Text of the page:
River of January: Figure Eight, 192-193
Coming off an early shift at the field, Chum jogged to the parking lot in an attempt to catch Helen before she left for the theater. Since it was a Sunday afternoon, he knew she would wait for him at the Whitby as long as she could. Checking his watch, he saw that the time was one thirty and he rushed, certain he would be home within the hour.
Twisting the knob on the sedan’s radio, Chum heard a smooth harmony serenading from the dashboard speakers, compliments of the Andrew Sisters. “I’ll be with you in apple blossom time . . . I’ll be with you to change your name to mine . . .” The melody somewhat soothed the hurried pilot, and he let up a little on the accelerator. Then a deep, authoritative voice broke in:
We interrupt this program to bring you this special news bulletin. The Japanese have attacked Pearl Harbor, Hawaii, by air, the White House has just announced. The attack included all naval and military installations on the island of Oahu. We take you now to Washington . . .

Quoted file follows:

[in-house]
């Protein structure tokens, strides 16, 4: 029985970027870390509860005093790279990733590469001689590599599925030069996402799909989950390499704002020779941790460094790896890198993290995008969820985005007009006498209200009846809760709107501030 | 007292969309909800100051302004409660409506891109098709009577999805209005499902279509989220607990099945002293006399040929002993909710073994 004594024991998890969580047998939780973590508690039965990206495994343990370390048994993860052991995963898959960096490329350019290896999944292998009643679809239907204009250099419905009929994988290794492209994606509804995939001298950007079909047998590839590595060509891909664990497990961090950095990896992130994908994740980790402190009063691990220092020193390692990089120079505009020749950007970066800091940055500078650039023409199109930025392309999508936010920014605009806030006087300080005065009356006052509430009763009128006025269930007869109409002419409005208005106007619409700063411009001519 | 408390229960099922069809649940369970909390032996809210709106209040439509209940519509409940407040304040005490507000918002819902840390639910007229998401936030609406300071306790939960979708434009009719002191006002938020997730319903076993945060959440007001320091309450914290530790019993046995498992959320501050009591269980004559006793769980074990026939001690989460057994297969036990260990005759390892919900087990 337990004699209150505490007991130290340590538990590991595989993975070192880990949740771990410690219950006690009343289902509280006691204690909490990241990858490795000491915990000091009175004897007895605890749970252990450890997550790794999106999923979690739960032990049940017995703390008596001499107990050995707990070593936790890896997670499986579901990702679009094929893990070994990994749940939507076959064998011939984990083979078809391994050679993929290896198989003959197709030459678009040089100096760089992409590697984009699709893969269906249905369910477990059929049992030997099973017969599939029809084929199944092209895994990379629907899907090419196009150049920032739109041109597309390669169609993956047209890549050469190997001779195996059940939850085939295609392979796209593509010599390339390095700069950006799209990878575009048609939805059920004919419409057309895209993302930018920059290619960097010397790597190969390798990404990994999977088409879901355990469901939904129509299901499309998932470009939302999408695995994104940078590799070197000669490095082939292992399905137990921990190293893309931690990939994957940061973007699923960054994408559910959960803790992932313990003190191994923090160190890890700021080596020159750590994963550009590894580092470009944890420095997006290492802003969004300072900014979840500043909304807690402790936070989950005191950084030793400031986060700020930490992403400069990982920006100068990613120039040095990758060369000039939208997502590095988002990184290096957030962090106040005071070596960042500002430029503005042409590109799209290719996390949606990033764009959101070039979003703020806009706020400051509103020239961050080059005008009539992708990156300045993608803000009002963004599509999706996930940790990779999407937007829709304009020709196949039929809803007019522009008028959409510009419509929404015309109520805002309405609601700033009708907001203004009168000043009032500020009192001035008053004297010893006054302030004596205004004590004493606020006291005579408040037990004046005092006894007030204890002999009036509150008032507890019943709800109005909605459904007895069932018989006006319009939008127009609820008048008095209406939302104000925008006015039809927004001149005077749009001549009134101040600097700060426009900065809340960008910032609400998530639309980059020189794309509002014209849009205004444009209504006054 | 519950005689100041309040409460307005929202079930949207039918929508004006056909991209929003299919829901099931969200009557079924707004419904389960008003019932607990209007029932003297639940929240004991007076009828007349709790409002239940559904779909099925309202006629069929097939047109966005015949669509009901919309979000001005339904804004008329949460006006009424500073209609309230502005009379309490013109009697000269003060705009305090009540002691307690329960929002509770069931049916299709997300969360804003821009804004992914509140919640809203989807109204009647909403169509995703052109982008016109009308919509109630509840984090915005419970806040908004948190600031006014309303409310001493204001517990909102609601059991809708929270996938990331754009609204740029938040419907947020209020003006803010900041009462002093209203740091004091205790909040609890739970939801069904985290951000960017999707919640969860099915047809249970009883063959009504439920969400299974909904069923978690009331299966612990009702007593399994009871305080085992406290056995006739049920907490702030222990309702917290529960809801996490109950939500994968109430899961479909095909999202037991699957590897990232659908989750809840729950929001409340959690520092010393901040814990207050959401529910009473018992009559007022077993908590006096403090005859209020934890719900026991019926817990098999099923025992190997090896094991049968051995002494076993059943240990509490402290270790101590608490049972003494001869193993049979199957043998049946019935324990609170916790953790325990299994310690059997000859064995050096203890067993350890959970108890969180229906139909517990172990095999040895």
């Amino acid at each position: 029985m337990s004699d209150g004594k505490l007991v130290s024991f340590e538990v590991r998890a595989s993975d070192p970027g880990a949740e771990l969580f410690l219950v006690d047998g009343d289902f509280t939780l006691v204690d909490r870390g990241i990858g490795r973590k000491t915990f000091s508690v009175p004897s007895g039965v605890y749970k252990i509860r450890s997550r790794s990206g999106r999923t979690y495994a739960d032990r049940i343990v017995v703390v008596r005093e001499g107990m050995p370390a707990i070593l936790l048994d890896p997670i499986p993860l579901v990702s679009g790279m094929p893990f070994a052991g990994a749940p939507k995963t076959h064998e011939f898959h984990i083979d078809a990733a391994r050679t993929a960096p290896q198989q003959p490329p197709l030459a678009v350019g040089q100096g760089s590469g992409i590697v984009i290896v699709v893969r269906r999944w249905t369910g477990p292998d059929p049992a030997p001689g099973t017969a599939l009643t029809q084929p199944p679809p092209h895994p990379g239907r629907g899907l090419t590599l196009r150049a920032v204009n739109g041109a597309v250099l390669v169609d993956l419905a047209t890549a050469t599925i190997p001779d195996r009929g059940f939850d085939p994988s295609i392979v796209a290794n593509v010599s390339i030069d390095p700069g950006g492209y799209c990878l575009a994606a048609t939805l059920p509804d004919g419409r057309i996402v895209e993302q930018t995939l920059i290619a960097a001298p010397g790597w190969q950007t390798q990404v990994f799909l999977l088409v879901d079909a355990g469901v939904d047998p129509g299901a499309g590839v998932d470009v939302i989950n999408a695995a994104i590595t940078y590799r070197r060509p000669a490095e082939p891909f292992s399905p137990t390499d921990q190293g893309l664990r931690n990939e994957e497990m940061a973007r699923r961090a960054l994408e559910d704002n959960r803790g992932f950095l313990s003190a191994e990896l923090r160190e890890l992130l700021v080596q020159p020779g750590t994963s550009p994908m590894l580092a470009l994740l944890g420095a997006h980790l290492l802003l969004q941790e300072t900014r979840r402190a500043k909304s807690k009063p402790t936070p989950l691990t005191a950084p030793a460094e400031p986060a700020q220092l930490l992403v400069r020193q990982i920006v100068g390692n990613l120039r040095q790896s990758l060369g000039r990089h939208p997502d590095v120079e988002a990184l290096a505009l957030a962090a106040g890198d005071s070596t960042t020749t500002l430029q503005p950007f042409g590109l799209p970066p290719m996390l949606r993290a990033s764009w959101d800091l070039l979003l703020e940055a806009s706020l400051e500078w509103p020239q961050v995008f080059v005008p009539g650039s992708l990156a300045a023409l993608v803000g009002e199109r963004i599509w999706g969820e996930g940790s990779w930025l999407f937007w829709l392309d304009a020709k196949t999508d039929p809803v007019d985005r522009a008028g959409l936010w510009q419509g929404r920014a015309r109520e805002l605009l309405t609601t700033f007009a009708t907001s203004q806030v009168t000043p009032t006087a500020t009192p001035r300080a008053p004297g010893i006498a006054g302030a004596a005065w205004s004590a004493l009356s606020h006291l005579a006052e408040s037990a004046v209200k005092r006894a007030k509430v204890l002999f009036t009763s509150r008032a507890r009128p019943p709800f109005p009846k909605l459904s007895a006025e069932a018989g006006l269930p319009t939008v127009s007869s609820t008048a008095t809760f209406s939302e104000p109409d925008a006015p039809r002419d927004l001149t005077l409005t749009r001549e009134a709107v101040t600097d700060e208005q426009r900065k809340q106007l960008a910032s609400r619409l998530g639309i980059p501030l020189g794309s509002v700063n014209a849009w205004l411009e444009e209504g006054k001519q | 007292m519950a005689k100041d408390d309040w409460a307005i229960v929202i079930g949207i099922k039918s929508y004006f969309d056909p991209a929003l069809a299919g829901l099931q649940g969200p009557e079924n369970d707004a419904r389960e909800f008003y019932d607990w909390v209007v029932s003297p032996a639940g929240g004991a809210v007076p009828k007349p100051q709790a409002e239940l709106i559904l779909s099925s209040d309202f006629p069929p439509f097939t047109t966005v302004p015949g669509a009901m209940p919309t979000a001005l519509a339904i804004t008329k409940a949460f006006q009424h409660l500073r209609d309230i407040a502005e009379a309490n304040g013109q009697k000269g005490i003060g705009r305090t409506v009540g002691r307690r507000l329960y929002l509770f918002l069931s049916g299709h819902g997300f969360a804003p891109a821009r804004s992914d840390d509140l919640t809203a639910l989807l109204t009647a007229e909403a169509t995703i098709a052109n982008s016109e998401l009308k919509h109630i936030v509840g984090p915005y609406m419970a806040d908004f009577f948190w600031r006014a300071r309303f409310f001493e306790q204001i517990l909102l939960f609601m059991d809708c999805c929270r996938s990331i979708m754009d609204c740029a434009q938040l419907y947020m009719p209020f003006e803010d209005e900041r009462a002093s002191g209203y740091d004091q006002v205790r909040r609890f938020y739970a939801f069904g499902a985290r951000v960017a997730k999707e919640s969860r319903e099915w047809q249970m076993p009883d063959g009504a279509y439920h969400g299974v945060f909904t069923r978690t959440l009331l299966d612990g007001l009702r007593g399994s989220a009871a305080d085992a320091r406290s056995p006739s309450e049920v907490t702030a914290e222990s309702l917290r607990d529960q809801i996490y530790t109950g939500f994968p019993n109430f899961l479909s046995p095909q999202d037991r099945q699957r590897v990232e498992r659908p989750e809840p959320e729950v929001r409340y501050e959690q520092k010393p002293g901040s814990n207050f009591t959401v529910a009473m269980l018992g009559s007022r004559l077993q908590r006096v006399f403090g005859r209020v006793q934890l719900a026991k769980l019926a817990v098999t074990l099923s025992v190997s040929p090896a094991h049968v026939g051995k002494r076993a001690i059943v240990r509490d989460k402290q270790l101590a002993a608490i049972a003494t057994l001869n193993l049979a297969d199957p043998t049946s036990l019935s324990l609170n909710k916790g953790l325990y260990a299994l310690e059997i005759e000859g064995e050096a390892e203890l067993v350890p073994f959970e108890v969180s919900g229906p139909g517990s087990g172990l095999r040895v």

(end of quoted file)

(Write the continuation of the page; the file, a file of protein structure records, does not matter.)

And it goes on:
Chum could feel his ears grow hot and his stomach rise up to his throat. Sure he would be sick, the pilot swerved into an empty parking lot somewhere near City Hall. Bolting from the driver’s seat, he circled laps around the Chrysler, exhaling panicked clouds of vapor into the cold air. Fighting back a nauseating combination of fear and outrage, Chum quickly jumped back into his sedan, executed a sharp U-turn, and raced back to Floyd Bennett Field.
Congestion at the entry gate gridlocked into utter chaos. Guards couldn’t check personnel fast enough to clear the traffic. As Chum held his place in the creeping congestion, his radio issued updates, apprising him and every other listener of developing events.
“All military personnel are ordered to report for duty. This is not a drill,” affirmed an NBC announcer.
“I’m trying, I’m trying,” he snarled at his dashboard.
Join Gail on Wednesday, December 7, 2016, at the Boise Public Library for a 7pm talk on her newest book, River of January: Figure Eight.